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Place Fell
Place Fell.jpg
Summit ridge of Place Fell
Highest point
Elevation 657 m (2,156 ft)
Prominence c. 262 m
Parent peak High Street
Listing Marilyn, Hewitt, Wainwright, Nuttall
Place Fell is located in Lake District
Place Fell
Place Fell
Location in Lake District
Location Cumbria, England
Parent range Lake District, Far Eastern Fells
OS grid NY405169
Topo map OS Explorer OL5

Place Fell is a hill in the English Lake District. It stands at the corner of the upper and middle reaches of Ullswater, with steep western flanks overlooking the villages of Glenridding and Patterdale.


A ten-mile-long horseshoe of high ground surrounds the Martindale catchment, a system of valleys draining northward into Ullswater. Place Fell is at the western terminus of this ridge. To the south is Angletarn Pikes, whilst on all other sides Place Fell stands independent and is bordered by deep valleys.

The fell is bounded on the north and west by Ullswater. For the most part these flanks fall steeply to the shore, with several areas of woodland on the lower slopes. The exception is Silver Point, the promontory separating the upper and middle reaches of the lake. This is formed by Silver Crag (890 ft), an outlier standing apart from the mass of the fell. The lakeshore path from Sandwick in the north to Patterdale in the south was described by Wainwright as the most beautiful and rewarding walk in Lakeland. South of the lake, Place Fell's steep slopes continue above Patterdale village to Boredale Hause above the valley of Goldrill Beck.

Place Fell's eastern boundary is Boredale, one of the Martindale valleys. This face is also steep with many outcrops of crag. Travelling up Boredale, the valley turns gradually to the south west, making as though to intercept Patterdale and cut the fell off from its neighbours altogether. The thin strip of high ground at Boredale Hause (1,300 ft) is all that joins Place Fell to the main body of the Far Eastern Fells. A tiny ruin at the top of the pass is named on OS maps as the 'Chapel in the Hause', one of the more unlikely sites for a church. From the hause the ridge can be followed south along a good path to Angletarn Pikes, first climbing the subsidiary top of Stony Rigg (1,610 ft). Other paths from this walkers crossroads lead to Patterdale, Boredale, Bannerdale via Beda Fell, and Hartsop, in addition to the route up Steel Edge to the summit of Place Fell.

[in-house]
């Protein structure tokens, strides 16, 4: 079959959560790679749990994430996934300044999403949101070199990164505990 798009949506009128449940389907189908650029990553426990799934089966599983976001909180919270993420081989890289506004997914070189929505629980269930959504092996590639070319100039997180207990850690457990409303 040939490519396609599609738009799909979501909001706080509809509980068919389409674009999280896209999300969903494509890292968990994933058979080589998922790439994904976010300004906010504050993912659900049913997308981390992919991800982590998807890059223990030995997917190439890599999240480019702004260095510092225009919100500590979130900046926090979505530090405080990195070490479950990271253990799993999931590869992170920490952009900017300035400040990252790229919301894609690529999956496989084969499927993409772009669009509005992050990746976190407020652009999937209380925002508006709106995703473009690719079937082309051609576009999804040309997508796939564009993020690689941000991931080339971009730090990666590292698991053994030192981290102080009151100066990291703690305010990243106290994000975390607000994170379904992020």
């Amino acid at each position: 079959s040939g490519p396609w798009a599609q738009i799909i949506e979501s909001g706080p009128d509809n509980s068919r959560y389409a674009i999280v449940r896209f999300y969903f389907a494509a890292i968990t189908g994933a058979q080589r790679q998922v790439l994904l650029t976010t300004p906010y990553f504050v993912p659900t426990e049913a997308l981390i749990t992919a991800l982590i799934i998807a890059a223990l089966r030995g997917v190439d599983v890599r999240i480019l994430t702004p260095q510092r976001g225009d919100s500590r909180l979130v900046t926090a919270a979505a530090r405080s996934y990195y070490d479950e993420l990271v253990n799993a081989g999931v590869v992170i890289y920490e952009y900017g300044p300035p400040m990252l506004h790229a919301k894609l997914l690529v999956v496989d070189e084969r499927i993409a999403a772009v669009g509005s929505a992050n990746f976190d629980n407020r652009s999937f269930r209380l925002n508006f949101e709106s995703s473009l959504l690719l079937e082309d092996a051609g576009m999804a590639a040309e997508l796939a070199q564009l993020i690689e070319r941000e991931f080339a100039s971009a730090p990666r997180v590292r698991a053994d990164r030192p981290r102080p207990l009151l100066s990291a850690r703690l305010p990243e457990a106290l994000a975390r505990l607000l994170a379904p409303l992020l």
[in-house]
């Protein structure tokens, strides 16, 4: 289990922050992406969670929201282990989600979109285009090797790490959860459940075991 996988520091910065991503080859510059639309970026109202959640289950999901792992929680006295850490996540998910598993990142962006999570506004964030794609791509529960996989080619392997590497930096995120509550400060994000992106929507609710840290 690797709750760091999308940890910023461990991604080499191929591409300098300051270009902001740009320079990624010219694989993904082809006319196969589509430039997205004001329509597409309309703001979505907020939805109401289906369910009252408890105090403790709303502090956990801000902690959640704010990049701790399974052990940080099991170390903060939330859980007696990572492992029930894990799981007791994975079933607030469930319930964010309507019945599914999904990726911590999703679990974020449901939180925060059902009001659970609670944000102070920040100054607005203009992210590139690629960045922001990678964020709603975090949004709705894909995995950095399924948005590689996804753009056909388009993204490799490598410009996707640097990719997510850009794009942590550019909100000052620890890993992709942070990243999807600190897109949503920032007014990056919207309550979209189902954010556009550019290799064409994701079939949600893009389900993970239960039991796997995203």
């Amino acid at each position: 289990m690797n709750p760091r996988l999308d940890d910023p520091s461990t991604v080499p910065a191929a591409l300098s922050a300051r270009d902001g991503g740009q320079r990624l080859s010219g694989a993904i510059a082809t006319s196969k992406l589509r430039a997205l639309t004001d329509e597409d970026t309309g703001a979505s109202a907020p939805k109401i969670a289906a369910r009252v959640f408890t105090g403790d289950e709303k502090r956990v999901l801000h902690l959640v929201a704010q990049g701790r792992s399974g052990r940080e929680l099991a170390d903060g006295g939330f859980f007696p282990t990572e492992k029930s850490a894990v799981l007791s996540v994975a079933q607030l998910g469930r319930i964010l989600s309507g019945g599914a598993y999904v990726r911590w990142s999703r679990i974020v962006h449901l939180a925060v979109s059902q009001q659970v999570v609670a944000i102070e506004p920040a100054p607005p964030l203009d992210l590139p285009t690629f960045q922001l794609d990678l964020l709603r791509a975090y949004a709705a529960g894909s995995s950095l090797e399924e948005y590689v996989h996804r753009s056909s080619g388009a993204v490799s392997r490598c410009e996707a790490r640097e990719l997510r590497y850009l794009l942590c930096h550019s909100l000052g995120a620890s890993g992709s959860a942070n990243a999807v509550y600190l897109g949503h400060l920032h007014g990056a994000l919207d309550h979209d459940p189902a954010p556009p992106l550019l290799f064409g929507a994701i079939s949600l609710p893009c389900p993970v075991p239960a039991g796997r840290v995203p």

The top of Place Fell is a wide plateau with the summit at the south western corner. From here the rocky ridge of Hart Crag runs for a short distance north east across the plateau, decorated with a number of small tarns. Continuing in this direction, the ground gradually narrows as it descends to Low Moss, beyond which are the subsidiary tops of High Dodd (1,645 ft) and Sleet Fell (1,240 ft).

A second descending ridge runs north from the summit area, beginning at The Knight (1,800 ft). This rock outcrop assumes an impressive peaked appearance when viewed from the north, although from behind it could easily be missed. From here the ridge descends over Bleaberry Knott (1,675 ft) and Low Birk Fell, curving east above the middle reach of Ullswater. Low Birk Fell sports a fine beacon (columnar cairn), easily seen from Sandwick. Between the Bleaberry Fell and High Dodd ridges is the valley of Scalehow Beck, providing much of Place Fell's northern drainage.


The summit of the fell has an OS triangulation column and cairn placed about ten yards apart on two competing high-points. The cairn sits above Ullswater and provides superb views up the facing valleys from Glencoyne round to Kirkstone, the rough eastern faces of the Helvellyn range being particularly striking.


Place Fell can be climbed from Patterdale, either via Boredale Hause or more directly by aiming up the face between Bleaberry Knott and The Knight. Ascents can also be made from Sandwick up either of the north eastern ridges, or from Boredale via the Hause. The altitude gain from the shores of Ullswater to the peak of Place Fell is 512 m, but trails have shallow gradients and no hands-on scrambling is required; scrambling opportunities are few, even off-trail.

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